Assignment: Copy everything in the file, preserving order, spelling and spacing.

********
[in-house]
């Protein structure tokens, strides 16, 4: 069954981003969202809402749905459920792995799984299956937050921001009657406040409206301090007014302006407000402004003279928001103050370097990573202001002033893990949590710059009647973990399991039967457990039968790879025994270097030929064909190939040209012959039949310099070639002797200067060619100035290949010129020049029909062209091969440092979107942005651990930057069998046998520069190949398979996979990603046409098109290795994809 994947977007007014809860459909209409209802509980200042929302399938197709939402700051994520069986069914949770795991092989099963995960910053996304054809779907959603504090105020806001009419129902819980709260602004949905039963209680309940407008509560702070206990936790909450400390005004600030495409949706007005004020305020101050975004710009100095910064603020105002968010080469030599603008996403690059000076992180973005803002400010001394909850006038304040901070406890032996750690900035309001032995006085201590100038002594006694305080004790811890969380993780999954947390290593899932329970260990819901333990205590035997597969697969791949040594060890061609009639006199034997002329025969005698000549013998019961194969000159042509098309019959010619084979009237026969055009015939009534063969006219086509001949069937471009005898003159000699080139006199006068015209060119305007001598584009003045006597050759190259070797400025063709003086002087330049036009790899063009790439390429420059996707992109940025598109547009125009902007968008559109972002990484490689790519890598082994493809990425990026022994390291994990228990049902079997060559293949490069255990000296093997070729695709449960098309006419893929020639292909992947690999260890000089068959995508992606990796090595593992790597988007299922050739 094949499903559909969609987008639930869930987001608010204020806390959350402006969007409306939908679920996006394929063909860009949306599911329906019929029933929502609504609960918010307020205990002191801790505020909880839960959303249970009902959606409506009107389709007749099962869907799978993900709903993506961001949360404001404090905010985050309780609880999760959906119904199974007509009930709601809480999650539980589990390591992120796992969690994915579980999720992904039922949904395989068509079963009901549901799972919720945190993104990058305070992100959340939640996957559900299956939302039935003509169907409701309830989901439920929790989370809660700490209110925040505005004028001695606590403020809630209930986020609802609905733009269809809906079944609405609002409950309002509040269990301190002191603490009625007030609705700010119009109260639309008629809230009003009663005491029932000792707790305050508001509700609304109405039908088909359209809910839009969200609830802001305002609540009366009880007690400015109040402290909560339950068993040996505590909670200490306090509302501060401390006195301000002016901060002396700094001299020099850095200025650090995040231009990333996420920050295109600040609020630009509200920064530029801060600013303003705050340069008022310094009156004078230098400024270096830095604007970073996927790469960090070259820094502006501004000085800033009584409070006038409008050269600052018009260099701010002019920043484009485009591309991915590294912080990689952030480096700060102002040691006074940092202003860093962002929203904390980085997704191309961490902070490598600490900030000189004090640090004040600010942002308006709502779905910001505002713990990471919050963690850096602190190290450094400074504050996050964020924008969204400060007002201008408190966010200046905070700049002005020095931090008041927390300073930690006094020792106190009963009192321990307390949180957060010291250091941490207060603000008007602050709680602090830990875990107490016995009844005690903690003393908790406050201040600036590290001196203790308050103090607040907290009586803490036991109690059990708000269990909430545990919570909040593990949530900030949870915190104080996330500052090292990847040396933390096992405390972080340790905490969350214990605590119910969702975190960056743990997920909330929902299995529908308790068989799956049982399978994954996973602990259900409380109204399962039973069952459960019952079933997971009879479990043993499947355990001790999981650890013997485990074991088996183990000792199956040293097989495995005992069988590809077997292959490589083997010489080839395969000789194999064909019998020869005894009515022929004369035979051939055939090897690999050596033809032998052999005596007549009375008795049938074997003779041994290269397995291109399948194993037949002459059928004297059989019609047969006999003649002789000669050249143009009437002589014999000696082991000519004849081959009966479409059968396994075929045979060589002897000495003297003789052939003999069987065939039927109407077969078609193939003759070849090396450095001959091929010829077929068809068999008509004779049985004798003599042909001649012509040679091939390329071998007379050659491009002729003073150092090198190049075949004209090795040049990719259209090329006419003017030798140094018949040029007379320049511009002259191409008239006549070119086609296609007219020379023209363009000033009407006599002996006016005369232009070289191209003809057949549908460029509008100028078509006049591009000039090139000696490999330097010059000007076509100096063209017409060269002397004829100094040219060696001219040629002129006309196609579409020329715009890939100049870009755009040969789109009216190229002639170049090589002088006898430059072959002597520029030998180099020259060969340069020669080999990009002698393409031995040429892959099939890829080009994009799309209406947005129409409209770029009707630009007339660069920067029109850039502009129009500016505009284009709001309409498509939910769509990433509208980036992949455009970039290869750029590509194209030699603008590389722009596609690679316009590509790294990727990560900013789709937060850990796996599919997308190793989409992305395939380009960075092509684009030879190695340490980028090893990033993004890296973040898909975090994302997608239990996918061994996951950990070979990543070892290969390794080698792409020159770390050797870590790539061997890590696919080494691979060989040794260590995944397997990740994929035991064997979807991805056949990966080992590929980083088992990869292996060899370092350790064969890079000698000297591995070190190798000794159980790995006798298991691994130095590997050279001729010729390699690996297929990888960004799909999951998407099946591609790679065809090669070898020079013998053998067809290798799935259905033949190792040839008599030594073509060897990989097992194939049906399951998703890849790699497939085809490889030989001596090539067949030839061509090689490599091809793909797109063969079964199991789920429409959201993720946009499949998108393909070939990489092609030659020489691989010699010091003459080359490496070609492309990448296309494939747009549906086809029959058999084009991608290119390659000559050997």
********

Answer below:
[in-house]
């Protein structure tokens, strides 16, 4: 069954981003969202809402749905459920792995799984299956937050921001009657406040409206301090007014302006407000402004003279928001103050370097990573202001002033893990949590710059009647973990399991039967457990039968790879025994270097030929064909190939040209012959039949310099070639002797200067060619100035290949010129020049029909062209091969440092979107942005651990930057069998046998520069190949398979996979990603046409098109290795994809 994947977007007014809860459909209409209802509980200042929302399938197709939402700051994520069986069914949770795991092989099963995960910053996304054809779907959603504090105020806001009419129902819980709260602004949905039963209680309940407008509560702070206990936790909450400390005004600030495409949706007005004020305020101050975004710009100095910064603020105002968010080469030599603008996403690059000076992180973005803002400010001394909850006038304040901070406890032996750690900035309001032995006085201590100038002594006694305080004790811890969380993780999954947390290593899932329970260990819901333990205590035997597969697969791949040594060890061609009639006199034997002329025969005698000549013998019961194969000159042509098309019959010619084979009237026969055009015939009534063969006219086509001949069937471009005898003159000699080139006199006068015209060119305007001598584009003045006597050759190259070797400025063709003086002087330049036009790899063009790439390429420059996707992109940025598109547009125009902007968008559109972002990484490689790519890598082994493809990425990026022994390291994990228990049902079997060559293949490069255990000296093997070729695709449960098309006419893929020639292909992947690999260890000089068959995508992606990796090595593992790597988007299922050739 094949499903559909969609987008639930869930987001608010204020806390959350402006969007409306939908679920996006394929063909860009949306599911329906019929029933929502609504609960918010307020205990002191801790505020909880839960959303249970009902959606409506009107389709007749099962869907799978993900709903993506961001949360404001404090905010985050309780609880999760959906119904199974007509009930709601809480999650539980589990390591992120796992969690994915579980999720992904039922949904395989068509079963009901549901799972919720945190993104990058305070992100959340939640996957559900299956939302039935003509169907409701309830989901439920929790989370809660700490209110925040505005004028001695606590403020809630209930986020609802609905733009269809809906079944609405609002409950309002509040269990301190002191603490009625007030609705700010119009109260639309008629809230009003009663005491029932000792707790305050508001509700609304109405039908088909359209809910839009969200609830802001305002609540009366009880007690400015109040402290909560339950068993040996505590909670200490306090509302501060401390006195301000002016901060002396700094001299020099850095200025650090995040231009990333996420920050295109600040609020630009509200920064530029801060600013303003705050340069008022310094009156004078230098400024270096830095604007970073996927790469960090070259820094502006501004000085800033009584409070006038409008050269600052018009260099701010002019920043484009485009591309991915590294912080990689952030480096700060102002040691006074940092202003860093962002929203904390980085997704191309961490902070490598600490900030000189004090640090004040600010942002308006709502779905910001505002713990990471919050963690850096602190190290450094400074504050996050964020924008969204400060007002201008408190966010200046905070700049002005020095931090008041927390300073930690006094020792106190009963009192321990307390949180957060010291250091941490207060603000008007602050709680602090830990875990107490016995009844005690903690003393908790406050201040600036590290001196203790308050103090607040907290009586803490036991109690059990708000269990909430545990919570909040593990949530900030949870915190104080996330500052090292990847040396933390096992405390972080340790905490969350214990605590119910969702975190960056743990997920909330929902299995529908308790068989799956049982399978994954996973602990259900409380109204399962039973069952459960019952079933997971009879479990043993499947355990001790999981650890013997485990074991088996183990000792199956040293097989495995005992069988590809077997292959490589083997010489080839395969000789194999064909019998020869005894009515022929004369035979051939055939090897690999050596033809032998052999005596007549009375008795049938074997003779041994290269397995291109399948194993037949002459059928004297059989019609047969006999003649002789000669050249143009009437002589014999000696082991000519004849081959009966479409059968396994075929045979060589002897000495003297003789052939003999069987065939039927109407077969078609193939003759070849090396450095001959091929010829077929068809068999008509004779049985004798003599042909001649012509040679091939390329071998007379050659491009002729003073150092090198190049075949004209090795040049990719259209090329006419003017030798140094018949040029007379320049511009002259191409008239006549070119086609296609007219020379023209363009000033009407006599002996006016005369232009070289191209003809057949549908460029509008100028078509006049591009000039090139000696490999330097010059000007076509100096063209017409060269002397004829100094040219060696001219040629002129006309196609579409020329715009890939100049870009755009040969789109009216190229002639170049090589002088006898430059072959002597520029030998180099020259060969340069020669080999990009002698393409031995040429892959099939890829080009994009799309209406947005129409409209770029009707630009007339660069920067029109850039502009129009500016505009284009709001309409498509939910769509990433509208980036992949455009970039290869750029590509194209030699603008590389722009596609690679316009590509790294990727990560900013789709937060850990796996599919997308190793989409992305395939380009960075092509684009030879190695340490980028090893990033993004890296973040898909975090994302997608239990996918061994996951950990070979990543070892290969390794080698792409020159770390050797870590790539061997890590696919080494691979060989040794260590995944397997990740994929035991064997979807991805056949990966080992590929980083088992990869292996060899370092350790064969890079000698000297591995070190190798000794159980790995006798298991691994130095590997050279001729010729390699690996297929990888960004799909999951998407099946591609790679065809090669070898020079013998053998067809290798799935259905033949190792040839008599030594073509060897990989097992194939049906399951998703890849790699497939085809490889030989001596090539067949030839061509090689490599091809793909797109063969079964199991789920429409959201993720946009499949998108393909070939990489092609030659020489691989010699010091003459080359490496070609492309990448296309494939747009549906086809029959058999084009991608290119390659000559050997």